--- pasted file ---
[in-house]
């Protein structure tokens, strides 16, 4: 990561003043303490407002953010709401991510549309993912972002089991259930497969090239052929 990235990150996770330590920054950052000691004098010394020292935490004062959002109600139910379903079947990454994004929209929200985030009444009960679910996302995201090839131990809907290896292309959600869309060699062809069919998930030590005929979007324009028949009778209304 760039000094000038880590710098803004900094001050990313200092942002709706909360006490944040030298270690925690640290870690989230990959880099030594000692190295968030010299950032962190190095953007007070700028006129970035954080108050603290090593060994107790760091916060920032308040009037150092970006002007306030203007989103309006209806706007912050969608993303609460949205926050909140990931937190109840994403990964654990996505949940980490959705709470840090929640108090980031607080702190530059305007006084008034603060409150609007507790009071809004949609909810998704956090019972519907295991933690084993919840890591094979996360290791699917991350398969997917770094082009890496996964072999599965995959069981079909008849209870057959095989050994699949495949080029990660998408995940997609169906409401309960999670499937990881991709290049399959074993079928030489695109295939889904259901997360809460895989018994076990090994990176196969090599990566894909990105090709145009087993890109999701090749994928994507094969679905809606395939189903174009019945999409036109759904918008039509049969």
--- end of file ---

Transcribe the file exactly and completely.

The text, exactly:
[in-house]
């Protein structure tokens, strides 16, 4: 990561003043303490407002953010709401991510549309993912972002089991259930497969090239052929 990235990150996770330590920054950052000691004098010394020292935490004062959002109600139910379903079947990454994004929209929200985030009444009960679910996302995201090839131990809907290896292309959600869309060699062809069919998930030590005929979007324009028949009778209304 760039000094000038880590710098803004900094001050990313200092942002709706909360006490944040030298270690925690640290870690989230990959880099030594000692190295968030010299950032962190190095953007007070700028006129970035954080108050603290090593060994107790760091916060920032308040009037150092970006002007306030203007989103309006209806706007912050969608993303609460949205926050909140990931937190109840994403990964654990996505949940980490959705709470840090929640108090980031607080702190530059305007006084008034603060409150609007507790009071809004949609909810998704956090019972519907295991933690084993919840890591094979996360290791699917991350398969997917770094082009890496996964072999599965995959069981079909008849209870057959095989050994699949495949080029990660998408995940997609169906409401309960999670499937990881991709290049399959074993079928030489695109295939889904259901997360809460895989018994076990090994990176196969090599990566894909990105090709145009087993890109999701090749994928994507094969679905809606395939189903174009019945999409036109759904918008039509049969």